hello. I have been canning jam (and cider) with recycled jars and lids (like store bought spaghetti sauce or other jars). What do you think? Is it safe? I have been doing it for years but I was criticized recently. A seal is a seal, right? If it is sealed it's safe, right? fruit only see-in a hot water bath after the jam is put up in the jars. Mostly blackberry. Any comments? thanks
I have used recycled jars & lids before and haven't had issues with getting sick or anything. But we did have jars that didn't seal and/or broke sometimes when I was a kid. So mostly I don't consistently do it because it's less predictable and I hate to go to all of that work and have to re-can or worry about broken jars. But the tomato jars/lids in particular come with a very tight seal so if you can get them open in the first place without damaging the lid, I don't see why not to re-use them. The governmental guides are VERY cautious.
I've been making jams and chutneys in re-cycled jars for many years with no problems I just store them in the fridge once opened. As long as the jars are sterilised before use I intend to keep on doing it, why bother buying new jars and lids when my old ones work so well and save me money.
i've been using the old jars for quite a while, as the other people mentioned, as long as there cleaned and sterilized and the lid seals are in good condition there shouldn't be a problem.
if you do notice deterioration of a seal you can get replacement lids, most stores that carry canning supplies have them.
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posted 2 years ago
lantz Mellon wrote:hello. I have been canning jam (and cider) with recycled jars and lids (like store bought spaghetti sauce or other jars). What do you think? Is it safe? I have been doing it for years but I was criticized recently. A seal is a seal, right? If it is sealed it's safe, right? fruit only see-in a hot water bath after the jam is put up in the jars. Mostly blackberry. Any comments? thanks
I've done it and I think as long as it's just jam it's fine with acidic fruit and all that sugar. It's pretty easy to tell when jam is turning bad, either a layer of mold or a fermented smell shows up. In both cases still edible if caught early and you're up for it
I think all of the canning books have dropped recipes for preserving jam with a layer of paraffin as seal but I know that works also. I wouldn't use paraffin anymore though and not sure of a substitute?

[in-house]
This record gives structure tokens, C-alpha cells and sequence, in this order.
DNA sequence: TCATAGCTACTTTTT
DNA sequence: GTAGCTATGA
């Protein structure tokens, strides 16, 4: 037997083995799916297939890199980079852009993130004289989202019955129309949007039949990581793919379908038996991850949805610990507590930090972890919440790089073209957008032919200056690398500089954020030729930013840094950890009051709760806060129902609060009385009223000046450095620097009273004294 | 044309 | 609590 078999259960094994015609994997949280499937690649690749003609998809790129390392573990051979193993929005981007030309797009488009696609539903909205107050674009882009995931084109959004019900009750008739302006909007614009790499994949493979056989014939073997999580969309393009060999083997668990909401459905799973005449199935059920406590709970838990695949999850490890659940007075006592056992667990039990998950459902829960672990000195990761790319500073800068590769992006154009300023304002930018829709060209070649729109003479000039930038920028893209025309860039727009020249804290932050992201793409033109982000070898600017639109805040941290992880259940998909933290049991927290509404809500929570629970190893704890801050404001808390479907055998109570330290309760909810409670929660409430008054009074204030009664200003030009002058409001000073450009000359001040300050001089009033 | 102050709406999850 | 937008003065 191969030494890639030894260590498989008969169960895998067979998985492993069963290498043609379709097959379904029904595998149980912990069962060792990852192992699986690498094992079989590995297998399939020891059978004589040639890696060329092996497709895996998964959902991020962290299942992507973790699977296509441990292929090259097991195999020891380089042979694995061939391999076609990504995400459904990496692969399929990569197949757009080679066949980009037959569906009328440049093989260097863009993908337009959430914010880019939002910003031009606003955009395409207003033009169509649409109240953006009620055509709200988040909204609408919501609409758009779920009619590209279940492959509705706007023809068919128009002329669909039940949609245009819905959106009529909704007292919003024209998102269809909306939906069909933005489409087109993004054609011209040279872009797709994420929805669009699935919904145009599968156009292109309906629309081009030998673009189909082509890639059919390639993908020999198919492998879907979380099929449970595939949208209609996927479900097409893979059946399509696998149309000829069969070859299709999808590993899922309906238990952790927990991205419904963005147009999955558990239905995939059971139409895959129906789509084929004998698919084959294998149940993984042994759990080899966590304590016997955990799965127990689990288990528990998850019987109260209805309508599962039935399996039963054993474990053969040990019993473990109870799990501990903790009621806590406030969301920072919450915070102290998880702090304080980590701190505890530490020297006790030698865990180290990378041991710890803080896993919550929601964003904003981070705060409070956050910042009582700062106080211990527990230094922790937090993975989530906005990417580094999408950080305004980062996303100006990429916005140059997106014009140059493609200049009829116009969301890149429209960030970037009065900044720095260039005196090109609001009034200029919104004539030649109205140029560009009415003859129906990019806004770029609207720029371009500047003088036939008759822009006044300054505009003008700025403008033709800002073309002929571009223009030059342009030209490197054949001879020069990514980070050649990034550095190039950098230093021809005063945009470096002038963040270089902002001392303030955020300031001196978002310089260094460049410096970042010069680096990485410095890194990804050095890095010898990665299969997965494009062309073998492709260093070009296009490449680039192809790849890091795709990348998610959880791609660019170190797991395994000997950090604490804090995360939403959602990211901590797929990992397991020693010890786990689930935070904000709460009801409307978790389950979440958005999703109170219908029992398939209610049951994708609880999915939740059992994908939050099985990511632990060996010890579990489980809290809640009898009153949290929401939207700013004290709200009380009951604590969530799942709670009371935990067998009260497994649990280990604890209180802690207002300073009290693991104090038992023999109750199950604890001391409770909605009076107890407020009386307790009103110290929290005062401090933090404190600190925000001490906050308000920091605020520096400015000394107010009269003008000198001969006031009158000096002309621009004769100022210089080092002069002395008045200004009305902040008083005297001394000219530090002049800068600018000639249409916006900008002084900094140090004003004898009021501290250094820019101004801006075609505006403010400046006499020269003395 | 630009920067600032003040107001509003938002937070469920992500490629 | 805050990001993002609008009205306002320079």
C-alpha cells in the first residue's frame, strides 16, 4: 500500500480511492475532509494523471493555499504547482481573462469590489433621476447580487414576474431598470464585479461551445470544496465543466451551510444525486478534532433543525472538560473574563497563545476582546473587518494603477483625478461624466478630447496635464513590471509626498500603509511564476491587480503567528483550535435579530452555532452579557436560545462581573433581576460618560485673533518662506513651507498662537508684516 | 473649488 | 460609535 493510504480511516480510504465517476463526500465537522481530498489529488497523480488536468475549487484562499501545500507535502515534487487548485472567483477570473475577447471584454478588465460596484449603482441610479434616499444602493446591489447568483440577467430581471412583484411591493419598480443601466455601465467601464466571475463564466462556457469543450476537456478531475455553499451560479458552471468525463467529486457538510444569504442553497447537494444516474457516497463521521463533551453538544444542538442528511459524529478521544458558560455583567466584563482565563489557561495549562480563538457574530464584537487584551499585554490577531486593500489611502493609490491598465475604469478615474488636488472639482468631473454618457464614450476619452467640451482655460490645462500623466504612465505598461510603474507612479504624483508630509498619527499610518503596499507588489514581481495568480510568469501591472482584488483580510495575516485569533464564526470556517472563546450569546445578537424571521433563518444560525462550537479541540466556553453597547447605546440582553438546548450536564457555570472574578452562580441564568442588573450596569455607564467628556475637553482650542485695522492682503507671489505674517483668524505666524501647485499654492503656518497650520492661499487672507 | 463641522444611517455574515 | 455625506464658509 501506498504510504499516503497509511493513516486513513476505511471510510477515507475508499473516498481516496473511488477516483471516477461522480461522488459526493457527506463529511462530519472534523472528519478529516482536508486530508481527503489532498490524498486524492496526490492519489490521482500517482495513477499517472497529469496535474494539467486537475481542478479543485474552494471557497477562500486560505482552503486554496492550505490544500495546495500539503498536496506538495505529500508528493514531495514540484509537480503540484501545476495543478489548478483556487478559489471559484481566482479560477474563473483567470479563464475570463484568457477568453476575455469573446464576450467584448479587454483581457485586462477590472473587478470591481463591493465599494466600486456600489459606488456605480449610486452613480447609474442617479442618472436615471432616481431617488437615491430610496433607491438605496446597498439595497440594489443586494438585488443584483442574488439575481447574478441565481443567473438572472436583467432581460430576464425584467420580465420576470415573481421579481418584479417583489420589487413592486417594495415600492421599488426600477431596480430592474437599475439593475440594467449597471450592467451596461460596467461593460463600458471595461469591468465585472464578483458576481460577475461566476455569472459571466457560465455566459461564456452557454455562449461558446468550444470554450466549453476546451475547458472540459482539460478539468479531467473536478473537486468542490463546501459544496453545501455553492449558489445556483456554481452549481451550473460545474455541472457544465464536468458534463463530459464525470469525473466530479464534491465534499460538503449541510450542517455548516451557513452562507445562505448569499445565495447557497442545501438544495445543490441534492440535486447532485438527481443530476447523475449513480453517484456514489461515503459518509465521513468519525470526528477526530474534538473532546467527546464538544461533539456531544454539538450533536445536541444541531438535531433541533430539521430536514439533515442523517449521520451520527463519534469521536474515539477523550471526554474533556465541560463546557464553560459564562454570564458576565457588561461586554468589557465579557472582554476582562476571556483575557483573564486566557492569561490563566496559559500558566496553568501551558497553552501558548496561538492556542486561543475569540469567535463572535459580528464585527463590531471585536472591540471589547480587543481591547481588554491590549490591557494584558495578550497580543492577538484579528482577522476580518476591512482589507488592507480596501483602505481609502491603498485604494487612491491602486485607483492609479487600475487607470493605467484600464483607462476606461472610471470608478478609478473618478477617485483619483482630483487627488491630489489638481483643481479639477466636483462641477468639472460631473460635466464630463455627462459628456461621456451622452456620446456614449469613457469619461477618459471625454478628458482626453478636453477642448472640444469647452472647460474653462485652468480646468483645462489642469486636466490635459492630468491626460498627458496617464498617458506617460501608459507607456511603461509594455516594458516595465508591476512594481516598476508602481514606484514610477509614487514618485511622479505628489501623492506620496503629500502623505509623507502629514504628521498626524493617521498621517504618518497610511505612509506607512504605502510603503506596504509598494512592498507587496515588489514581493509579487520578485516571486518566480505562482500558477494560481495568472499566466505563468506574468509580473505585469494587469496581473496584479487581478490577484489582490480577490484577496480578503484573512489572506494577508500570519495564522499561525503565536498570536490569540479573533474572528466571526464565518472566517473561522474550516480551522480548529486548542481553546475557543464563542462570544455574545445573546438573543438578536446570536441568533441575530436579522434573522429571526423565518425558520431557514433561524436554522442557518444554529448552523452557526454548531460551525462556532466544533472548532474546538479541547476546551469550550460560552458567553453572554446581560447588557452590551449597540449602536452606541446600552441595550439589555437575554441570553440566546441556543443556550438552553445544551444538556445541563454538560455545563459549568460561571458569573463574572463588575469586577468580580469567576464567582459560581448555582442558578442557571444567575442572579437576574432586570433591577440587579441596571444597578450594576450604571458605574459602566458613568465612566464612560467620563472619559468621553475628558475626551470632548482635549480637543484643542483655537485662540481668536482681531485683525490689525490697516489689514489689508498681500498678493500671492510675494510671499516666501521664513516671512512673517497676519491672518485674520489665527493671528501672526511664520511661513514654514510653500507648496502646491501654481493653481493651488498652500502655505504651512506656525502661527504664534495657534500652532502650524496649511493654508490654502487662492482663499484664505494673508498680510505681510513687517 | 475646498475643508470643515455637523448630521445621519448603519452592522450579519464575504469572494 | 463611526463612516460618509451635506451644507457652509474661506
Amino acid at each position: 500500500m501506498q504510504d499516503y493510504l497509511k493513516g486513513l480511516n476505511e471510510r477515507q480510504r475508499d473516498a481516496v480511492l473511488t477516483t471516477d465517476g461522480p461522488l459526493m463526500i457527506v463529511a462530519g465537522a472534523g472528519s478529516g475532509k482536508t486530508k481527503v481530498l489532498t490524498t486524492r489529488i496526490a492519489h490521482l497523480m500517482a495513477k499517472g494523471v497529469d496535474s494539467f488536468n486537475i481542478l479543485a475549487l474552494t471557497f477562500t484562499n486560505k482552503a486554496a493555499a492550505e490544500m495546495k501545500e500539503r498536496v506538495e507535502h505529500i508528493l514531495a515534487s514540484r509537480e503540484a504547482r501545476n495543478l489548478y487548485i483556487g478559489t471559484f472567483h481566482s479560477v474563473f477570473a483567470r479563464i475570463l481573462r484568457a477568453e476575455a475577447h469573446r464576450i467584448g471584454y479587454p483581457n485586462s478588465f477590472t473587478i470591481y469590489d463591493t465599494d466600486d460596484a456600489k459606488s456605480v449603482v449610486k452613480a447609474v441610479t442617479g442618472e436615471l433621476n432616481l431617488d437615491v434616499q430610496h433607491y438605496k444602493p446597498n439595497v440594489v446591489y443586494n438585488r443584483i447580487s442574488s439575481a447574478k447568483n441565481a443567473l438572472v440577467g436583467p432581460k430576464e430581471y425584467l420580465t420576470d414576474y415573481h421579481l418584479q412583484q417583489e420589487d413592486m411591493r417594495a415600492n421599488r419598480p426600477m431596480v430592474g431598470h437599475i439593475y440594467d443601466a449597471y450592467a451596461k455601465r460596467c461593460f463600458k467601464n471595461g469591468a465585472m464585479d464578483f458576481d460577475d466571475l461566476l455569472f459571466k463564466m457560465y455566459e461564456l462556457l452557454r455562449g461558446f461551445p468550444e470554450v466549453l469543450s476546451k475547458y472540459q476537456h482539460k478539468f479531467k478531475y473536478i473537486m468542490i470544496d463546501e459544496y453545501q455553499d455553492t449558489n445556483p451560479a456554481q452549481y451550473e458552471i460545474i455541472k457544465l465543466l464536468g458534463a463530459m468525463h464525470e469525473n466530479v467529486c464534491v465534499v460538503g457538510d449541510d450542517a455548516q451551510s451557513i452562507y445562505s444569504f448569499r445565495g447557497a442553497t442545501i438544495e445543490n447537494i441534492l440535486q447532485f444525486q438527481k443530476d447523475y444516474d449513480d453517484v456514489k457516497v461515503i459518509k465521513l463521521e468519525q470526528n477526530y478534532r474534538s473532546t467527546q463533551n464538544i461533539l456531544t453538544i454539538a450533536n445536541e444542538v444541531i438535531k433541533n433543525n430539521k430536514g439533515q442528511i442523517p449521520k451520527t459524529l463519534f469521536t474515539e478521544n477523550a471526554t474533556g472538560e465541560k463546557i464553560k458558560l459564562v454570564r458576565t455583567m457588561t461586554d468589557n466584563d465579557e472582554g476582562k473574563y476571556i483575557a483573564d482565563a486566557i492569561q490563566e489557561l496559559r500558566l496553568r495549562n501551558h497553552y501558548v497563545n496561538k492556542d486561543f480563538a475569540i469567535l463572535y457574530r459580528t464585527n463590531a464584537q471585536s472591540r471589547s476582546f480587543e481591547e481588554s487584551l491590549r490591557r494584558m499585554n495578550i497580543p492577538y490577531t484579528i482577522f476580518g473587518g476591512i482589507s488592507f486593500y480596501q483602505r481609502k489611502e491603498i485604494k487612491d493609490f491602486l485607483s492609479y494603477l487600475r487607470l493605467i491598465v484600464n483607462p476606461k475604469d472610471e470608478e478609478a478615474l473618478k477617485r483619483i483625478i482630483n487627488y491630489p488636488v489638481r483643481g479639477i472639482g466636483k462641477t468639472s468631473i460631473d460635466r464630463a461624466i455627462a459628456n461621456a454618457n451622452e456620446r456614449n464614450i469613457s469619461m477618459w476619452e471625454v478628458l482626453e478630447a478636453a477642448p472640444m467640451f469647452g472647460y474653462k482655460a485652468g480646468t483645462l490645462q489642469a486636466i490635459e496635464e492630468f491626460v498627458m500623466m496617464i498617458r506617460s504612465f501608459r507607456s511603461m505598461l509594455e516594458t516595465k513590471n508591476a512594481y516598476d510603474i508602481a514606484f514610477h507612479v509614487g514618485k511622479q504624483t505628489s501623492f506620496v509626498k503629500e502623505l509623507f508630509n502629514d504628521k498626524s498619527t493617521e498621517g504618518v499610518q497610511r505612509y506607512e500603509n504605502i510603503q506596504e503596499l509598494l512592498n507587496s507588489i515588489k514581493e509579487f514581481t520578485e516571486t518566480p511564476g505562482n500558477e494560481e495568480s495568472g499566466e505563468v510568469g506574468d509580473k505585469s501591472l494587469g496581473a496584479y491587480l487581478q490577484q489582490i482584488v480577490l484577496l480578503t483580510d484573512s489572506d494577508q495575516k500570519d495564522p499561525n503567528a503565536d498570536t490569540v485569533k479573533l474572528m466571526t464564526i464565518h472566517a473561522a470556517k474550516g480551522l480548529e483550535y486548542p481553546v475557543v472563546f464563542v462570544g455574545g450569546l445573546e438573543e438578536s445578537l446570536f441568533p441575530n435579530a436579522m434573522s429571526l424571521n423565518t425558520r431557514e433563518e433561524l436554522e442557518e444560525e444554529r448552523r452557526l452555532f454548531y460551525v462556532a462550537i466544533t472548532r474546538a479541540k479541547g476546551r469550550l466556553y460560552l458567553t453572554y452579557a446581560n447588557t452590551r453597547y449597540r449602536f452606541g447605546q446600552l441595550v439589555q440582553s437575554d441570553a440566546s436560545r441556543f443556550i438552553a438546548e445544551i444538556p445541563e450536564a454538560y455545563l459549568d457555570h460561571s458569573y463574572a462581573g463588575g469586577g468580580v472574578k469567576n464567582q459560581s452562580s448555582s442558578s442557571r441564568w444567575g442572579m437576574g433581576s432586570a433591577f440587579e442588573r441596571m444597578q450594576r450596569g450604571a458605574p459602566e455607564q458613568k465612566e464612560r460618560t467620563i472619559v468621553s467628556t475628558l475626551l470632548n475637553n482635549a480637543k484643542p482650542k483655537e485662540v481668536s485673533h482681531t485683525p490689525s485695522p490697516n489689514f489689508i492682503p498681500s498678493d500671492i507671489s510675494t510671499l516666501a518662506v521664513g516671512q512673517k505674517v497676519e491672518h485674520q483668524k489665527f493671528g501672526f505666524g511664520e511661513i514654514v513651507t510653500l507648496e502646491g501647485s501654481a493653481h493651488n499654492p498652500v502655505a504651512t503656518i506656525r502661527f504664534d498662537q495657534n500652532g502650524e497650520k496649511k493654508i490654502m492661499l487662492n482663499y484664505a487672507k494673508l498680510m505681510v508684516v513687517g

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There is no problem. We always did it when I was a kid. But everything has to be very clean (you clean before making jam) and I always filled the jars with hot water until I fill them. My mum used to turn over the jars for a while which makes a perfect seal but I would not do it since the jar lid is lined with plastic.
"Think Logically" is what I always say in situations like this.
A. What is the goal? (sealed canning jars)
B. What is the process? (inspection, canning)
C. What happens if you fail? (failure is clear, unsealed jars)
Obviously.... you can inspect your jars and lids before you start. If you can see the underlying metal through the seals, the lid is done for (likely), unless you want to put the lid on a hot plate and re-melt the seal. Which, actually, isn't that hard of a process. Make sure the hot plate or wood stove is level, drop it on, watch it melt and reconform, and quickly get it off the heat before it gets too hot. Now clearly, your mileage may vary.
For what it's worth, I've been re-using Ball canning lids for years and years. I've only thrown out about 2-4% of them per year... and that's because the lids were rusty. It takes years for rust to finally get through a canning jar lid. If you don't use them in a pressure canner for years on end, you can get at least 4 or 5 re seals out of them. The problem starts when you get down to the underlying metal through the seals. I personally have never gotten that far down, but others that I have read about have.
As long as it's sealed when it comes out of the canner and still sealed when you go to use it, who cares?
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